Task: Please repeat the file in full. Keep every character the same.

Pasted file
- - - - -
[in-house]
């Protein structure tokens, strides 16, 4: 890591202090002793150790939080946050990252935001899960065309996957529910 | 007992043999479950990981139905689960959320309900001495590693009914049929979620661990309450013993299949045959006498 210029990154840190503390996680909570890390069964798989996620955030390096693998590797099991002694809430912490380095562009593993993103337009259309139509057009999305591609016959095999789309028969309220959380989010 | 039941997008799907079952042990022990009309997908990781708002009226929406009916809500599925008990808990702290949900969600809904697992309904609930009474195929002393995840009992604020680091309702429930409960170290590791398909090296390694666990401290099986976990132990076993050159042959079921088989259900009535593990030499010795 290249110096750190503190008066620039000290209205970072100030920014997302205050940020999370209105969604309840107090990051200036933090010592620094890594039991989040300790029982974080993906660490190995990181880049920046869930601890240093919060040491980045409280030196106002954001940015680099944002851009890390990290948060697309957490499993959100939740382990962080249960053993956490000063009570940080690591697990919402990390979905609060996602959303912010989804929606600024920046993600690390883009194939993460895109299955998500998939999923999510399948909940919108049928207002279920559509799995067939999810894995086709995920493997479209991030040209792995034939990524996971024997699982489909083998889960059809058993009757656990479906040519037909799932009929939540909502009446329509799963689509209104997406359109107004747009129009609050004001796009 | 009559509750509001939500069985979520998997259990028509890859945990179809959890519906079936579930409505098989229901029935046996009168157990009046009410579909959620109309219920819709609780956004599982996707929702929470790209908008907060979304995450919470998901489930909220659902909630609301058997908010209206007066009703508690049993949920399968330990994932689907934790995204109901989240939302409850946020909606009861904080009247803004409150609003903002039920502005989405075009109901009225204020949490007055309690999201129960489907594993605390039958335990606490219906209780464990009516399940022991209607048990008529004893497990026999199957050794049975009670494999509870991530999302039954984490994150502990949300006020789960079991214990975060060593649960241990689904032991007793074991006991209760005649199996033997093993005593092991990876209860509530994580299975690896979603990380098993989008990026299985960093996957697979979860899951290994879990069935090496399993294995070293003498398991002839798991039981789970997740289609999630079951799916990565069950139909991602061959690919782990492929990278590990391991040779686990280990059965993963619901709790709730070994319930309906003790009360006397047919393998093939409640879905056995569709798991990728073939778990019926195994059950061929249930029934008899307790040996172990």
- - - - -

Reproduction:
[in-house]
């Protein structure tokens, strides 16, 4: 890591202090002793150790939080946050990252935001899960065309996957529910 | 007992043999479950990981139905689960959320309900001495590693009914049929979620661990309450013993299949045959006498 210029990154840190503390996680909570890390069964798989996620955030390096693998590797099991002694809430912490380095562009593993993103337009259309139509057009999305591609016959095999789309028969309220959380989010 | 039941997008799907079952042990022990009309997908990781708002009226929406009916809500599925008990808990702290949900969600809904697992309904609930009474195929002393995840009992604020680091309702429930409960170290590791398909090296390694666990401290099986976990132990076993050159042959079921088989259900009535593990030499010795 290249110096750190503190008066620039000290209205970072100030920014997302205050940020999370209105969604309840107090990051200036933090010592620094890594039991989040300790029982974080993906660490190995990181880049920046869930601890240093919060040491980045409280030196106002954001940015680099944002851009890390990290948060697309957490499993959100939740382990962080249960053993956490000063009570940080690591697990919402990390979905609060996602959303912010989804929606600024920046993600690390883009194939993460895109299955998500998939999923999510399948909940919108049928207002279920559509799995067939999810894995086709995920493997479209991030040209792995034939990524996971024997699982489909083998889960059809058993009757656990479906040519037909799932009929939540909502009446329509799963689509209104997406359109107004747009129009609050004001796009 | 009559509750509001939500069985979520998997259990028509890859945990179809959890519906079936579930409505098989229901029935046996009168157990009046009410579909959620109309219920819709609780956004599982996707929702929470790209908008907060979304995450919470998901489930909220659902909630609301058997908010209206007066009703508690049993949920399968330990994932689907934790995204109901989240939302409850946020909606009861904080009247803004409150609003903002039920502005989405075009109901009225204020949490007055309690999201129960489907594993605390039958335990606490219906209780464990009516399940022991209607048990008529004893497990026999199957050794049975009670494999509870991530999302039954984490994150502990949300006020789960079991214990975060060593649960241990689904032991007793074991006991209760005649199996033997093993005593092991990876209860509530994580299975690896979603990380098993989008990026299985960093996957697979979860899951290994879990069935090496399993294995070293003498398991002839798991039981789970997740289609999630079951799916990565069950139909991602061959690919782990492929990278590990391991040779686990280990059965993963619901709790709730070994319930309906003790009360006397047919393998093939409640879905056995569709798991990728073939778990019926195994059950061929249930029934008899307790040996172990």